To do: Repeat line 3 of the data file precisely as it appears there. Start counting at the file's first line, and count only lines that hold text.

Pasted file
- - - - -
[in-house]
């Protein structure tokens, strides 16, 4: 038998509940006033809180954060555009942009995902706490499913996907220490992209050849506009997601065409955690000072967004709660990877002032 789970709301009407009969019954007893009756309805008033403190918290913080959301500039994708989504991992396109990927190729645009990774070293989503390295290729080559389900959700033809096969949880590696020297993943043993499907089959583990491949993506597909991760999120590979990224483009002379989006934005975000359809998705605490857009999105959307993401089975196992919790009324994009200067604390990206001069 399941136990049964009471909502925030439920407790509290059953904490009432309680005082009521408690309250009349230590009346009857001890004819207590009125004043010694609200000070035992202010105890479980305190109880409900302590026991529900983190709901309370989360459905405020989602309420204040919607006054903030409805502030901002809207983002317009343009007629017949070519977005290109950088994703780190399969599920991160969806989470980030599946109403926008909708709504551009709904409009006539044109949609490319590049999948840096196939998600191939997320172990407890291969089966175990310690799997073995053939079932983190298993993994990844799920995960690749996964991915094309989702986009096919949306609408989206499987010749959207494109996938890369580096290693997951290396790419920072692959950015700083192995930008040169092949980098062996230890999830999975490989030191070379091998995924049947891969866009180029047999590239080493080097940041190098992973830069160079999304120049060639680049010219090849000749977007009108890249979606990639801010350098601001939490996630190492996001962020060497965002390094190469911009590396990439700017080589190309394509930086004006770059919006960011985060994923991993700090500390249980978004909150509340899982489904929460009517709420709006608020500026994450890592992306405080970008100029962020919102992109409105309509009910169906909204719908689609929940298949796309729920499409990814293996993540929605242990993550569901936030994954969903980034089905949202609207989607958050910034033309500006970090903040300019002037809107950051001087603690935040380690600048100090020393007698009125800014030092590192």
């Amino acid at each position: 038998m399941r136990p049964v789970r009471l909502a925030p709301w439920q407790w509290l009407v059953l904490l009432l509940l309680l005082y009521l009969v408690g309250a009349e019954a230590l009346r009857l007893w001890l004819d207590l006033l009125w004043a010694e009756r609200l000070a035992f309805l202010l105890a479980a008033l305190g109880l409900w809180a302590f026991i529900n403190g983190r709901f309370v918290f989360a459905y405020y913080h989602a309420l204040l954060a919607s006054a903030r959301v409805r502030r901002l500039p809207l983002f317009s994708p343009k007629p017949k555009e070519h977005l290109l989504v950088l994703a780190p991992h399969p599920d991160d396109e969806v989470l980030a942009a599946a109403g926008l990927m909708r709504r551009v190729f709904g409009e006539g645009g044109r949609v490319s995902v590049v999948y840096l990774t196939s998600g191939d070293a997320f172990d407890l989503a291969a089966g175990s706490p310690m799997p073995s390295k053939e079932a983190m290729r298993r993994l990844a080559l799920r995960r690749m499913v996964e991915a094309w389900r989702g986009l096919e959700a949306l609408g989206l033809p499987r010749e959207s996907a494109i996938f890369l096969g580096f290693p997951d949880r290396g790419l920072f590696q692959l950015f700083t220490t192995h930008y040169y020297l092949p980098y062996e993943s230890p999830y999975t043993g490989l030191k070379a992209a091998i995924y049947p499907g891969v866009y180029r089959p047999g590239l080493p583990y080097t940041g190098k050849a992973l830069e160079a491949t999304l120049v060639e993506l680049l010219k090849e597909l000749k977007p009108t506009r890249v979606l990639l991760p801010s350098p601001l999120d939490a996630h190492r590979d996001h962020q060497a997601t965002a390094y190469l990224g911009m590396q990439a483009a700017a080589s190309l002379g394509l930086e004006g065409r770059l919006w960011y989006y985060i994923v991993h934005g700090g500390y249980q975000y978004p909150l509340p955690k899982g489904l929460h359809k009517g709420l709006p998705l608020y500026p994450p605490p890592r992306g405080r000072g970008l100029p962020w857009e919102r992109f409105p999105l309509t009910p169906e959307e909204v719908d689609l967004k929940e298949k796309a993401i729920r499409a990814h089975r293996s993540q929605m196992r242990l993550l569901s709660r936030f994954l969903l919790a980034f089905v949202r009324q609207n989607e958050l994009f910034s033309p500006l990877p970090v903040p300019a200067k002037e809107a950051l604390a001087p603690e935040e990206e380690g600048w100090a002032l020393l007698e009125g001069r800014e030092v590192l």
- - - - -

């Amino acid at each position: 038998m399941r136990p049964v789970r009471l909502a925030p709301w439920q407790w509290l009407v059953l904490l009432l509940l309680l005082y009521l009969v408690g309250a009349e019954a230590l009346r009857l007893w001890l004819d207590l006033l009125w004043a010694e009756r609200l000070a035992f309805l202010l105890a479980a008033l305190g109880l409900w809180a302590f026991i529900n403190g983190r709901f309370v918290f989360a459905y405020y913080h989602a309420l204040l954060a919607s006054a903030r959301v409805r502030r901002l500039p809207l983002f317009s994708p343009k007629p017949k555009e070519h977005l290109l989504v950088l994703a780190p991992h399969p599920d991160d396109e969806v989470l980030a942009a599946a109403g926008l990927m909708r709504r551009v190729f709904g409009e006539g645009g044109r949609v490319s995902v590049v999948y840096l990774t196939s998600g191939d070293a997320f172990d407890l989503a291969a089966g175990s706490p310690m799997p073995s390295k053939e079932a983190m290729r298993r993994l990844a080559l799920r995960r690749m499913v996964e991915a094309w389900r989702g986009l096919e959700a949306l609408g989206l033809p499987r010749e959207s996907a494109i996938f890369l096969g580096f290693p997951d949880r290396g790419l920072f590696q692959l950015f700083t220490t192995h930008y040169y020297l092949p980098y062996e993943s230890p999830y999975t043993g490989l030191k070379a992209a091998i995924y049947p499907g891969v866009y180029r089959p047999g590239l080493p583990y080097t940041g190098k050849a992973l830069e160079a491949t999304l120049v060639e993506l680049l010219k090849e597909l000749k977007p009108t506009r890249v979606l990639l991760p801010s350098p601001l999120d939490a996630h190492r590979d996001h962020q060497a997601t965002a390094y190469l990224g911009m590396q990439a483009a700017a080589s190309l002379g394509l930086e004006g065409r770059l919006w960011y989006y985060i994923v991993h934005g700090g500390y249980q975000y978004p909150l509340p955690k899982g489904l929460h359809k009517g709420l709006p998705l608020y500026p994450p605490p890592r992306g405080r000072g970008l100029p962020w857009e919102r992109f409105p999105l309509t009910p169906e959307e909204v719908d689609l967004k929940e298949k796309a993401i729920r499409a990814h089975r293996s993540q929605m196992r242990l993550l569901s709660r936030f994954l969903l919790a980034f089905v949202r009324q609207n989607e958050l994009f910034s033309p500006l990877p970090v903040p300019a200067k002037e809107a950051l604390a001087p603690e935040e990206e380690g600048w100090a002032l020393l007698e009125g001069r800014e030092v590192l």